Your writing will be better for it.
[Image: Who-Man, by Sebastian Gurd. January 19, 2012]
This post is part of a weekly series called “Countdown to Publication” on SheWrites.com, the premier social network for women writers.
Today I received the last photograph for my forthcoming book, Epistolophilia.
It shows the translator, Vytautas Kauneckas, at the desk in his Lithuanian summer home. Behind him stands a stack of texts sent to him from France by Ona Šimaitė, the subject of my book.
The photograph is from 1959 and has a few water stains. Yet somehow, despite the fact that his image was captured more than fifty years ago in the USSR, the man in the photograph looks utterly contemporary. When I opened the email attachment my colleague at the Vilnius University archives sent me, I found myself deeply moved.
Since I’ve been reading Kauneckas’s letters for the past decade, he (like Šimaitė) is someone I feel I know. Of course, since he died long before I began this project, I never met him. Our posthumous acquaintance only goes one way, but the eyes in that photo tell me I would have liked him not only on paper, but in person too.
In all, my book will contain twenty-seven photographs and two maps. There are lots of images of the book’s subject, the Holocaust rescuer and librarian, Ona Šimaitė, portraits of her correspondents (like Kauneckas), images of her letters and details from her diaries, as well as the shots of significant landmarks I took in the course of my research: her apartments in Paris and Vilnius, and the camps where she was interned.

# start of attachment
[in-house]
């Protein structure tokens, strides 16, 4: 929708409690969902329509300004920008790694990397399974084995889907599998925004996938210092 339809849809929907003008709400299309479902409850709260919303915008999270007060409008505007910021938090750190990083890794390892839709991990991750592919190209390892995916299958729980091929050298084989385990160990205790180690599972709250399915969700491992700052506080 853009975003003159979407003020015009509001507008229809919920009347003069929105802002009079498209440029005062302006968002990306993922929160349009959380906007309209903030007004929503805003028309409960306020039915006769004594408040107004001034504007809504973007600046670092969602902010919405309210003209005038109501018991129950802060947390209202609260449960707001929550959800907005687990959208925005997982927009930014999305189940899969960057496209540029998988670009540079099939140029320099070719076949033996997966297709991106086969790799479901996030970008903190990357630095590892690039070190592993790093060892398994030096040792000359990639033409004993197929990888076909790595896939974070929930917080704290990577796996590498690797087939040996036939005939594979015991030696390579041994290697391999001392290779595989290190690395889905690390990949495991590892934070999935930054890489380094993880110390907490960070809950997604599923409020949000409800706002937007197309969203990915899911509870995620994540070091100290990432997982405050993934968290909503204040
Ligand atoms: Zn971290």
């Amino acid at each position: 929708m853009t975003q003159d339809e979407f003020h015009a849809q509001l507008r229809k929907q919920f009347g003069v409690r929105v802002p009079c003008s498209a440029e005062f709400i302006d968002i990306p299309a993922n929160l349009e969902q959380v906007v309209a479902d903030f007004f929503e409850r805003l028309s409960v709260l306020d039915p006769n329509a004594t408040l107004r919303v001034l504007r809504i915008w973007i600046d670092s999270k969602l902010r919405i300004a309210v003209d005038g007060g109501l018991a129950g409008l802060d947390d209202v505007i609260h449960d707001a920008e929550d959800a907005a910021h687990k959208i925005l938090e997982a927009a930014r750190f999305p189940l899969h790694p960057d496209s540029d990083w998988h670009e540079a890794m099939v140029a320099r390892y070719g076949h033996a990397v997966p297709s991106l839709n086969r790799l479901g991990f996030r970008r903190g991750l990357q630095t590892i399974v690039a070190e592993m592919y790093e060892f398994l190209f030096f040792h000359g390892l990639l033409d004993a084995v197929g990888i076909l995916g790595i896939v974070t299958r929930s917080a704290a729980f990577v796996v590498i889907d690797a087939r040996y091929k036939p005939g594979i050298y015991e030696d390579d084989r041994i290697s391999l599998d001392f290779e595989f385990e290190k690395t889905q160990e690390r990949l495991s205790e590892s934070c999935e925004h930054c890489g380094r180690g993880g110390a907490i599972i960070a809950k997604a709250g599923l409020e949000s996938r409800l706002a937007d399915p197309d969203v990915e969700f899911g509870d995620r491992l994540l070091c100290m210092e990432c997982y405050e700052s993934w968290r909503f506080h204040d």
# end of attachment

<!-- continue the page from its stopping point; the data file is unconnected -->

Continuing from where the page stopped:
The process of finding the archival photographs and obtaining permission to publish them has been complex. It’s required a lot of good will and patience on the part of archivists, who (lucky for me) tend to be kind and generous people. I have to say that it’s been worth the trouble, and I can’t wait to see all the visual materials in print.
I wish I could post the Kauneckas photo here, but I must respect the usage agreement I’ve made with the archive — which doesn’t include posting the image on a blog!
I hope that once they appear in Epistolophilia, these photographs will seduce my readers as much as they have me. And that you too will come to love these marginal, ghostly and paper friends as much as I have.
A writer friend of mine asked me recently how I keep going when things aren’t going well, and what I do when I become blocked.
The most useful thing I do when I feel empty is read. I turn to authors whose work I want to emulate: Virginia Woolf, Anne Carson, Assia Djebar, Joan Didion, for example. I try to feel their rhythms and learn from what they do. I also read for content, and try to learn more by following a trail of bibliographies and footnotes. Lately (and weirdly, for me), I’ve been reading anthropologists. Even though these books look nothing like what I write or want to write, a fresh perspective and a hit of learning is always good for a frustrated writer.
Next, when a text isn’t working, I’ll try something formal to shake it up: I change voice from first- to second-person (two of the articles I’m most proud of are written in the form of letters), I change tense, or cut a text up into very small pieces and start rearranging. Often, I do this literally, sitting on the floor with tape and scissors and paper fragments. Proust’s archived manuscripts are apparently full of pasted-in bits that fold out in all directions. It’s a time-tested technique, and there’s something about physically cutting something up that works differently for me than cutting and pasting on screen. It’s easier to see the crap for what it is, and to tease out the good stuff.
Finally, if I have nothing to write about, I do something. I travel, I go in search of something (I’ve written about visiting the Paris apartment building Šimaitė lived in and travelling to an Iowa town named after an Algerian national hero). The journey is a classic frame, and it works for me.
My next trip will be to Siberia to find the village where my grandmother was exiled for seventeen years. What do I hope to find? If nothing else, the sky she saw and the earth she walked on. That alone will give me something to write about.
[Photo by austinevan]